Zamara Choudhary is a first year student in the M.A. Arts Administration program at Teachers College, Columbia University. She graduated summa magna cum laude from CUNY Macaulay Honors College at Hunter College in 2016, where she majored in History with minors in English and Arabic Studies. A native Brooklynite, Zamara enjoys exploring the diaspora of cultural organizations in New York City, and dreamed of working in a museum as a child. Zamara has interned at Studio in a School, the Museum of Arts and Design, the Museum of the City of New York, and the Brooklyn Museum. She hopes to use her unique multicultural background and passion for social justice to facilitate cross-cultural understanding and exchange through the arts.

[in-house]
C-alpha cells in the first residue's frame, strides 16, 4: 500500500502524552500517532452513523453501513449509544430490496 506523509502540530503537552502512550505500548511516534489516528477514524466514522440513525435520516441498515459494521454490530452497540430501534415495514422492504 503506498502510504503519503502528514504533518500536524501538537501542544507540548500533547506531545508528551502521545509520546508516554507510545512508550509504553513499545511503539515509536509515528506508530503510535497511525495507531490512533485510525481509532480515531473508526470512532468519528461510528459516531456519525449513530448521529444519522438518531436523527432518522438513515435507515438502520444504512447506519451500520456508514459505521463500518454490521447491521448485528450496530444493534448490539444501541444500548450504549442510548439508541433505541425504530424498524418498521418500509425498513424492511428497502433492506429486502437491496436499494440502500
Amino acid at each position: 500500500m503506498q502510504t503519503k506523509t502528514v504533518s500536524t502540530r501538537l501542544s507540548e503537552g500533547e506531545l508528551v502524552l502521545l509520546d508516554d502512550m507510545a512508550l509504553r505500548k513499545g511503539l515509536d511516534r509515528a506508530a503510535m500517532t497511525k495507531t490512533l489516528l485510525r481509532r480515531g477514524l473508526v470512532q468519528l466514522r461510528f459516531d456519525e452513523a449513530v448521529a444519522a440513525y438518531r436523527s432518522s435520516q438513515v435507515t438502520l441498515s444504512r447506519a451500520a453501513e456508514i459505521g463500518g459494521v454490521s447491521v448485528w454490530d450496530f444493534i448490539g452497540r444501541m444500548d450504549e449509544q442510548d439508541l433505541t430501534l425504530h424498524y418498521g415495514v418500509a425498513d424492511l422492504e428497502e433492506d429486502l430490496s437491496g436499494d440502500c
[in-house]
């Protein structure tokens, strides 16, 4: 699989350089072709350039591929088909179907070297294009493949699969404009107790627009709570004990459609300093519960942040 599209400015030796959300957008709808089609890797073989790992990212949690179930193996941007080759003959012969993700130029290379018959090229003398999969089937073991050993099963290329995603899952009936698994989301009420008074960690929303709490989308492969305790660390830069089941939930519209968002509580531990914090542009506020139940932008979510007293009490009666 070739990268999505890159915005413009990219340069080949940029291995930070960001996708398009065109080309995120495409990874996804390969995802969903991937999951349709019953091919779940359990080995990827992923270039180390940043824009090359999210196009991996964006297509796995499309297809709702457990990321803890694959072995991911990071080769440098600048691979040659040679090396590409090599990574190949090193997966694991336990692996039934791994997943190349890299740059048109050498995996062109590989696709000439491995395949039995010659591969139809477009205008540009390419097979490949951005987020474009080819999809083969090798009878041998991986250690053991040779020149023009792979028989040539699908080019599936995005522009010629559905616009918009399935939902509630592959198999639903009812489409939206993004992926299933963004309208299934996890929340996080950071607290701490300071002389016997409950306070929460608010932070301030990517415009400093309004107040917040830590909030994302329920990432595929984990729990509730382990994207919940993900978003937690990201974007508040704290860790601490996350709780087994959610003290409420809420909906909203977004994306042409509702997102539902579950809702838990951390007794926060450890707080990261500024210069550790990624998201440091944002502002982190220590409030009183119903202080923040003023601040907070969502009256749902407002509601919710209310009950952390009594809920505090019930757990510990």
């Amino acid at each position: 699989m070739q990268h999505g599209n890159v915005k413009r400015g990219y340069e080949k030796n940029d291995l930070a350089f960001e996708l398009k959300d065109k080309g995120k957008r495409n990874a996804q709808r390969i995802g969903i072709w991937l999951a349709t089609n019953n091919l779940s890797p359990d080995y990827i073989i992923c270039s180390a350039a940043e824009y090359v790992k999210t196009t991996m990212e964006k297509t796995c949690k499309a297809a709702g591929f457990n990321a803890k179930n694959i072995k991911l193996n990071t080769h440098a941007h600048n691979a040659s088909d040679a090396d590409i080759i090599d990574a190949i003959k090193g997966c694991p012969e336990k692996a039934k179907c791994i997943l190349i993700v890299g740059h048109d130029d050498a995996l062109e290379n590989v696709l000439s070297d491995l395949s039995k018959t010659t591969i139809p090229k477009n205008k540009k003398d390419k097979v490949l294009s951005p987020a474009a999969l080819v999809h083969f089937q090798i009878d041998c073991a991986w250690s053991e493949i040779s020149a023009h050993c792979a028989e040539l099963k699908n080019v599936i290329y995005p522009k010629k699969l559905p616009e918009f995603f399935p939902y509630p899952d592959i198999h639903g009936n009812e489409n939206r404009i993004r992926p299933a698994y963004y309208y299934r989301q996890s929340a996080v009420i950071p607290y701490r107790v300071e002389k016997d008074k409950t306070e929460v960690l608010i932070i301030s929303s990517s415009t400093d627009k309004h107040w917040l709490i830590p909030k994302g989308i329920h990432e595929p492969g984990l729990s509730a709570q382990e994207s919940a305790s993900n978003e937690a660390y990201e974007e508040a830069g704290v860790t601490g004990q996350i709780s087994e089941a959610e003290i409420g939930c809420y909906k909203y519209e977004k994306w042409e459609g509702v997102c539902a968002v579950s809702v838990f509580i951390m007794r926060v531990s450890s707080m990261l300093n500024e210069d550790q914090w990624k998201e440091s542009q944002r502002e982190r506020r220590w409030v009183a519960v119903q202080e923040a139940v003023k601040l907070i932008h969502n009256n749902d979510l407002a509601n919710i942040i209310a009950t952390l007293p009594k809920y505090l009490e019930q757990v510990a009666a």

My name is Sayeeda Chowdhury. I am a first year medical student at Icahn School of Medicine at Mount Sinai who is pursuing a dual degree, MD/MPH. I help to lead the medical school’s chapters of the Muslim Students Association, the American Medical Women’s Association, and the Human Rights and Social Justice Program. On weekends, I am a Sexual Assault and Violence Intervention Advocate (SAVI) as a part of the Mount Sinai Hospital’s SAVI program. Before medical school, I received a B.A. in Political Science and Human Rights Certificate from the Macaulay Honors College at Hunter College. I aspire to integrate my passion for human rights activism into my medical career. Also, I am a New York native and hope to serve the various immigrant communities that I grew up in as well as cherish.